2. Aus. SAS Vehicle in Afghanistan .
4. Restored 1942 Chevy , in Western Aus, and...
They destroyed German aircraft in airfields, and at one stage attempted to assassinate Rommel (aka the “Desert Fox”), the great and Noble German general who was responsible for so much if the German success. It was unsuccessful, and Rommel later was convicted as one of the plotters who attempted to kill Hitler with a suitcase bomb.
These small raiding units were the first “SAS” units, which are now so well know in anti-terrorism and “deep reconnaissance” missions. The Australian SAS was specifically mentioned by G.W. Bush after the initial stages of the 2001 Afghan campaign as being “the best special forces in the world” . They had a large area in which they patrolled and had significant successes for such a small number of men.
More recently, the Aus. SAS have killed or captured key Taliban leaders:
Back in 1942, The German command said that these small raiding jeeps had a major disruptive effect on the German battle plans.
The same can be said now, as regards the Taliban.
It’s funny how similar the jeeps are – then and now, and how similar the tactics are as well. The enemy, however, is quite different – in North Africa in 1942, both sides treated the wounded of the other side, took prisoners and had a good esteem of each other etc. But the Taliban shoot their prisoners (if they are lucky).
There are also some interesting philosophical thoughts in the book, and analysis of what gave the British the edge over the far better equipped and more battle-hardened Germans.
Some extracts from the book:
by Steven pressfield
a Historical novel, based on memoirs of an SAS patrol soldier
North africa, 1942
LRDG Long Range Desert Group
To stand on a razor-back ridge with a plume of sand blowing off it sideways, squinting into eternity at the ranks of endless, rolling combers, each coloured a different shade of pastel (…) must be like what George Leigh Mallory felt at the summit of Everest if he ever got there.
[Mallory’s almost successful attempt was in 1924 (!) ]
You understand why holy men seek out desert places. The great dunes seem to collect and concentrate some immense cosmic energy and focus it on to the boulevard down which you glide (with your vehicle) it mesmerises you.
‘Now take Mr Chapman here, content as a clam he is, out in the tall sand ain’t you sir, away from all the bumf back in the regular army – fatigues and drills, parades every time you turn around and always some lofty bugger jumping down your neck ‘cause you’ve got the wrong button or the seams of your drill shorts don’t match. I was with Second New Zealand Operation Battleaxe before I got away to here, thank heaven. The desert was like Piccadilly at rush hour – lorries and guns, tanks and carriers. Not out here ! This is the life ! ‘ Punch gestures to the endless dunes and sky. ‘No officers – or only decent ones who know the score.’
Stein’s theory on Man’s archetypes
One of the characters is Stein, a British homosexual Jew, who enrols in the army and ends up being a good leader of men.
Stein has a theory on inner evolution. A man matures, he believes, from archetype to archetype: From Son to Wanderer to Warrior to and from there, if he’s lucky, to Lover, Husband, Father; King, Sage and Mystic.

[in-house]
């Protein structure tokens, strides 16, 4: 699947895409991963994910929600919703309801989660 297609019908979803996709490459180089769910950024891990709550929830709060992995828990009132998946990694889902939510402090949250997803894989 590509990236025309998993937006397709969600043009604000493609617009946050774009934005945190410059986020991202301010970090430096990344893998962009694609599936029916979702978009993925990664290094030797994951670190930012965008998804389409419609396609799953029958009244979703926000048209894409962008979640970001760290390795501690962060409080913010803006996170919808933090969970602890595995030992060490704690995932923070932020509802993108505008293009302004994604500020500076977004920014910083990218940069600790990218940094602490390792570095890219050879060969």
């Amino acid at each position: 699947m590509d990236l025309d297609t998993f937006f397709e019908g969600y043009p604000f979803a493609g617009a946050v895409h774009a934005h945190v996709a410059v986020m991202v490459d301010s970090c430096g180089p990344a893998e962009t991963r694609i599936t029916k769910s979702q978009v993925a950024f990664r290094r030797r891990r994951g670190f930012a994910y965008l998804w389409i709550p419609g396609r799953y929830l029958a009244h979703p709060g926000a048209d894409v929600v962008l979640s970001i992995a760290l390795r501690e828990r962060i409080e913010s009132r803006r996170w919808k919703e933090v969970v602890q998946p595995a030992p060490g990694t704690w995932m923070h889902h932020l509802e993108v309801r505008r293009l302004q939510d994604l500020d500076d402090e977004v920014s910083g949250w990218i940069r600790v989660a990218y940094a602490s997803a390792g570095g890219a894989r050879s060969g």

(Jules: I couldn't agree more- Archetype theory should be taught at school. I guess I’m at the wanderer/warrior stage, with some of the other stages thrown in.)
Talking to Chapman, who is in the armoured corps (and the author of the memoirs we are reading) , Stein says:
You’re “in armor” now aren't you ? And he laughs. What could come next but Ascetic, Anchorite, Renunciant ? Stein predicts I’ll be drawn to the inner desert, another metaphor. Now, I think, here I am.
Is there anything to this stuff ? is the soul really governed by such inner architecture, and if so, to what end ?
Re British culture v German Culture, and British Public Schools:
Comment of a German captured by a LRDG patrol:
We Germans could never pull of this trick as you do, wandering about on your own, miles from anywhere. We lack the individual initiative. We prefer to run in a pack.
What appeared as unendurable hardship to soldiers of other nationalities produced a species of exhilaration in our lads, raised on a diet of Kipling and institutional porridge.
At Winchester when I was 13, (…) in winter, water froze in our drinking pitchers. (..) we read in Greek Xenophon's March of the Ten thousand, and in Latin Livy's History of Rome, not to mention all of Chaucer, Milton and Shakespeare, the main of Coleridge, Hardy, Tennyson, Dickens and Conrad, while participating in all weathers in football, rugby, cricket, rowing, riding and track and field, as well as attending religious services 5 times a week.
Yikes ! when I think of how today's schoolchildren are wrapped in cotton wool, taught almost nothing of any practical use and then released into the workforce at an advanced age like lambs to the slaughter....
The reading list above is awesome - if only a fraction of that was taught to kids these days, we might have more a more confident and self-directed public , and less easily led by the media or politicians, the latest greenie fad, more capable of critical thought and historical comparison.
Kids are constantly underestimated, overprotected from hard physical work and under-educated, in my opinion. Gil, the Quebecois guy I climbed with, met "Zebulon", or "Zeb" in Thailand. A guy on whom I read an article in the 1980s - a photo essay which showed him at 12, climbing "the nose" - a hard slab climb of 900m in Yosemite National Park, with his father. his father had started him climbing at 8...